2 words...Bull shit! Crapbooks can't do much of anything beyond the Google Suite. iPads can't run circles around a Crapbook. 
    magman1979watto_cobra
  • Reply 32 of 56
    gatorguygatorguy Posts: 19,808member
    macxpress said:
    gatorguy said:
    macxpress said:

    The cost to schools isn't just the hardware. It's also the support and upkeep. That's not any different than in the corporate world, where cheaper hardware isn't necessarily the best choice from a financial perspective.
    Sure.

    But, when a school gets a quote from Acer that says $312 per seat, and one from Apple that says $499 a seat, including support, which is going to get picked?
    $312 wins by a landslide when multiplied by a hundred(s) students/devices. Clearly, Apple isn't playing to win the market. Apple is only hoping to appeal to some smaller niche market which doesn't have low cost as the main priority. I do believe some school systems will choose the iPad but it will be very few. Maybe Apple is happy with that because they won't have to take a large financial hit. I think most of this world is made up of Chromebook users who aren't looking to be inspired. They'd rather just get the job done and call it a day. I get it. Maybe Apple also gets it. Apple could just be satisfied with even a half-hearted attempt at trying to reach those students and teachers who want to be inspired. Apple is saying that if you want to learn the Apple way, you have to pay extra. That's just how it is in this life. You always stand a better chance with deeper pockets.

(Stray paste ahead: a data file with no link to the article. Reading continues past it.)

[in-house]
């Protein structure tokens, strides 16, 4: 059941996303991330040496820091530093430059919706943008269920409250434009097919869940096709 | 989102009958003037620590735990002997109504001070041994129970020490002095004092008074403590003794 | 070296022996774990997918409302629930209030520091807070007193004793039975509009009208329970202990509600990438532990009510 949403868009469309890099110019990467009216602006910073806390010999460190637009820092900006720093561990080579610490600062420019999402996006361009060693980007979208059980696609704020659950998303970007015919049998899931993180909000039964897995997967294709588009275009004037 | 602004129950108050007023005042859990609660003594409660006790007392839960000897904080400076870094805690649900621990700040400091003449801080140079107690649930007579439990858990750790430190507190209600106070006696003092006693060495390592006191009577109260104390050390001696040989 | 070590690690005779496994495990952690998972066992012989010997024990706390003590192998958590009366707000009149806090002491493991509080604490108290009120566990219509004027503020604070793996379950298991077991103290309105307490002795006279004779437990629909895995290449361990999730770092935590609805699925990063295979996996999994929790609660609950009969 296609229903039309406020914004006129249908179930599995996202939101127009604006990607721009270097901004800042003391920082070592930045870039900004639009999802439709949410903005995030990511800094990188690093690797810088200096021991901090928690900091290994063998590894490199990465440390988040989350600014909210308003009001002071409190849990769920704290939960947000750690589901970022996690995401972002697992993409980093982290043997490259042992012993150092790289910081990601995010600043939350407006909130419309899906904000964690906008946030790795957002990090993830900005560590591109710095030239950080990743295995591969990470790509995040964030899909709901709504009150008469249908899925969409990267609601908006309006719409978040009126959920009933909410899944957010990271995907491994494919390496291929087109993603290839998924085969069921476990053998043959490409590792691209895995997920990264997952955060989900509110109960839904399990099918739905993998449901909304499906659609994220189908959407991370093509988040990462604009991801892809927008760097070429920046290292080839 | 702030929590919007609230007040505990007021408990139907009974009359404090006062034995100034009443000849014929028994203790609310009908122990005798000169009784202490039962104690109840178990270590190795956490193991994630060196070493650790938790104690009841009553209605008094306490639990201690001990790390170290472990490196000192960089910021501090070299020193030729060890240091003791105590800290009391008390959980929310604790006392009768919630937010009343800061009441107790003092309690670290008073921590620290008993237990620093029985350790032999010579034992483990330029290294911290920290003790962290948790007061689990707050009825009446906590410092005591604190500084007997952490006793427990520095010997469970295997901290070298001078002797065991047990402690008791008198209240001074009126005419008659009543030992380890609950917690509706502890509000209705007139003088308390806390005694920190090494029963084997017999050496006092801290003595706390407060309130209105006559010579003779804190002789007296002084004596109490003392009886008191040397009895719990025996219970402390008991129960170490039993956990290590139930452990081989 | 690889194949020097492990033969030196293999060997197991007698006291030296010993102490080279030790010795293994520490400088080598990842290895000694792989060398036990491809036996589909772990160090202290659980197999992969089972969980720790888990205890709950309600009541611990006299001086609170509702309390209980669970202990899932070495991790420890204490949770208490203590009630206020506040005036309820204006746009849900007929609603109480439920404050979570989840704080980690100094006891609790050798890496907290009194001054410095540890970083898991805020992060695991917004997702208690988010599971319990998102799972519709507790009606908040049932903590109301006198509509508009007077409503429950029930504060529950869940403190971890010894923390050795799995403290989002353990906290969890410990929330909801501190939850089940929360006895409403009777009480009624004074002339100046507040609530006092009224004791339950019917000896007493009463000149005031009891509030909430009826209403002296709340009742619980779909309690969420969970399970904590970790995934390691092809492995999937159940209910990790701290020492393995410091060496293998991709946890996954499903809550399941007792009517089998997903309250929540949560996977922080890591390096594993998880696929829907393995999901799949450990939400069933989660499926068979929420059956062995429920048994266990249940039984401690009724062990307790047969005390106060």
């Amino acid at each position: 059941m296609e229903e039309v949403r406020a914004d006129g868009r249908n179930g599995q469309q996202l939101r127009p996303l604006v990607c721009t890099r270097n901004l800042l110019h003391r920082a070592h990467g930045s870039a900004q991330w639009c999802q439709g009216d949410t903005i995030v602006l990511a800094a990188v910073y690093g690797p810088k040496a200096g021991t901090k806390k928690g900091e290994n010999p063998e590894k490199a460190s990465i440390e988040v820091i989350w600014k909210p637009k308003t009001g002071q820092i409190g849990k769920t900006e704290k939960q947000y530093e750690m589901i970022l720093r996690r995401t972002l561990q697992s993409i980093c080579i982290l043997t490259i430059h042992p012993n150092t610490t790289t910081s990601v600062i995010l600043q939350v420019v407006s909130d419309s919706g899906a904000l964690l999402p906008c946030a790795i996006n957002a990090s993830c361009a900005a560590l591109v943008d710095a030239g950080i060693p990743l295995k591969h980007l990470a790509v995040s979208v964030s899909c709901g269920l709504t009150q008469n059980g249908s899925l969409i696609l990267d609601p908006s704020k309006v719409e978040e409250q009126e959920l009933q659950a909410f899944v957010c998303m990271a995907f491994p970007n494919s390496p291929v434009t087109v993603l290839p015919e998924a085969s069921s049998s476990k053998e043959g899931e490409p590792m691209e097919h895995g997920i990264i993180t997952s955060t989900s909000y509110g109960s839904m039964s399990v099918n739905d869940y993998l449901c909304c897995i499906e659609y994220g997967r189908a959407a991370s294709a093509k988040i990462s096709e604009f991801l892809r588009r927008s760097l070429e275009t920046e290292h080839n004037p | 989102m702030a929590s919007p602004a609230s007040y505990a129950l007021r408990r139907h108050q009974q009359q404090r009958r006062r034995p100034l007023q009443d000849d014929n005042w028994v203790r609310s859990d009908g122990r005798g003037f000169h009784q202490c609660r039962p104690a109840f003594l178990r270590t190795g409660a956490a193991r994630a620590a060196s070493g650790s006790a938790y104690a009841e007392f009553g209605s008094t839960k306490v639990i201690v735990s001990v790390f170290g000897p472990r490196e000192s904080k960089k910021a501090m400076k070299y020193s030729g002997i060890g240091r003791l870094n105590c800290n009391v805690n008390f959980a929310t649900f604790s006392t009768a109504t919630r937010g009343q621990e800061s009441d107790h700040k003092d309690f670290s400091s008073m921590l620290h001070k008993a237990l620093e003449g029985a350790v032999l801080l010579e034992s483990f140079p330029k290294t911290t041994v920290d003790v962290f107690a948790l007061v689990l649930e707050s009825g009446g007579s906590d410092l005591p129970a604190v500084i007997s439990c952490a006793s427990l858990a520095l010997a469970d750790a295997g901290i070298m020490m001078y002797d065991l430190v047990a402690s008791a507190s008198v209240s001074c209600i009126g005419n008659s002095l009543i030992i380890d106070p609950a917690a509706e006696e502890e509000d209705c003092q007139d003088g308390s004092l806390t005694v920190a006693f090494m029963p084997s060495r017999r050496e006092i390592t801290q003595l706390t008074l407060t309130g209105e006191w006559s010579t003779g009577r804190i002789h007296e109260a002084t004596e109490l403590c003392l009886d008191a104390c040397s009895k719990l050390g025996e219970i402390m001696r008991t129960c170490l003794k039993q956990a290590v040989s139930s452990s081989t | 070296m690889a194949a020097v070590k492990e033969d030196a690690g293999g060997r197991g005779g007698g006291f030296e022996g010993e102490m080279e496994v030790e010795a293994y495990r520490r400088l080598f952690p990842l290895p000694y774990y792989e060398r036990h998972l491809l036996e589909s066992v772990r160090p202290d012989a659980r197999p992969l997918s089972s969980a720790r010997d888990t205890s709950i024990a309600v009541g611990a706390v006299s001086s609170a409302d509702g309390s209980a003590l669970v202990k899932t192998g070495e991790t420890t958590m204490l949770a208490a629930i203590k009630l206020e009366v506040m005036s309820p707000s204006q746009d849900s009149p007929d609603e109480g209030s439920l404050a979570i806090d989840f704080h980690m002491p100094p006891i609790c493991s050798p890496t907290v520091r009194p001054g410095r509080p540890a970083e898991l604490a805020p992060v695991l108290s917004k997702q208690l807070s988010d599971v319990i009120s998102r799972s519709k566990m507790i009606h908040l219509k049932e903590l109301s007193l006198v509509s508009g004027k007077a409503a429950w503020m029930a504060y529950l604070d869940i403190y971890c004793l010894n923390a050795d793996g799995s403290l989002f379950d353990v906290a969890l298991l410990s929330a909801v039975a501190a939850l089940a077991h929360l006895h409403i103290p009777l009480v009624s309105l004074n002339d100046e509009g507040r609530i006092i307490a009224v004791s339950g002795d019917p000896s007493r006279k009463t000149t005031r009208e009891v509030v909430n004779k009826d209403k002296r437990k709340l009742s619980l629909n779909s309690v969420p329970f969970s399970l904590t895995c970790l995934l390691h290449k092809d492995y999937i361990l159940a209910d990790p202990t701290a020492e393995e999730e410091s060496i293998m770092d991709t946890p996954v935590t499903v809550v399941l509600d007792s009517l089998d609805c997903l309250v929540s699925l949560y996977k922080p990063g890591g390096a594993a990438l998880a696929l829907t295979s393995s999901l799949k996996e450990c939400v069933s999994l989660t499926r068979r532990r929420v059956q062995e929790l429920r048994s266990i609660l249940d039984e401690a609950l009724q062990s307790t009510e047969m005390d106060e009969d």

Education is a completely different area to work in. It requires TONS of effort, training and yes, creativity. If you don't engage students they won't be apt to learn anything. Maybe schools in your area don't get this so this is what you see and think all schools are like. You can't just have students read and write papers all day long. They will get bored, they will get frustrated and in the end, simply won't care anymore. Crapbooks provide no creativity at all, but rather just reading and writing tools. Schools need more than just reading and writing tools. They need creativity tools.
    iPads provide no creativity at all. That comes from the educators and parents and flows out from the students they motivate. Chromebooks are just as capable of being creative devices as iPads. 
    2 words...Bull shit! Crapbooks can't do much of anything beyond the Google Suite. iPads can't run circles around a Crapbook.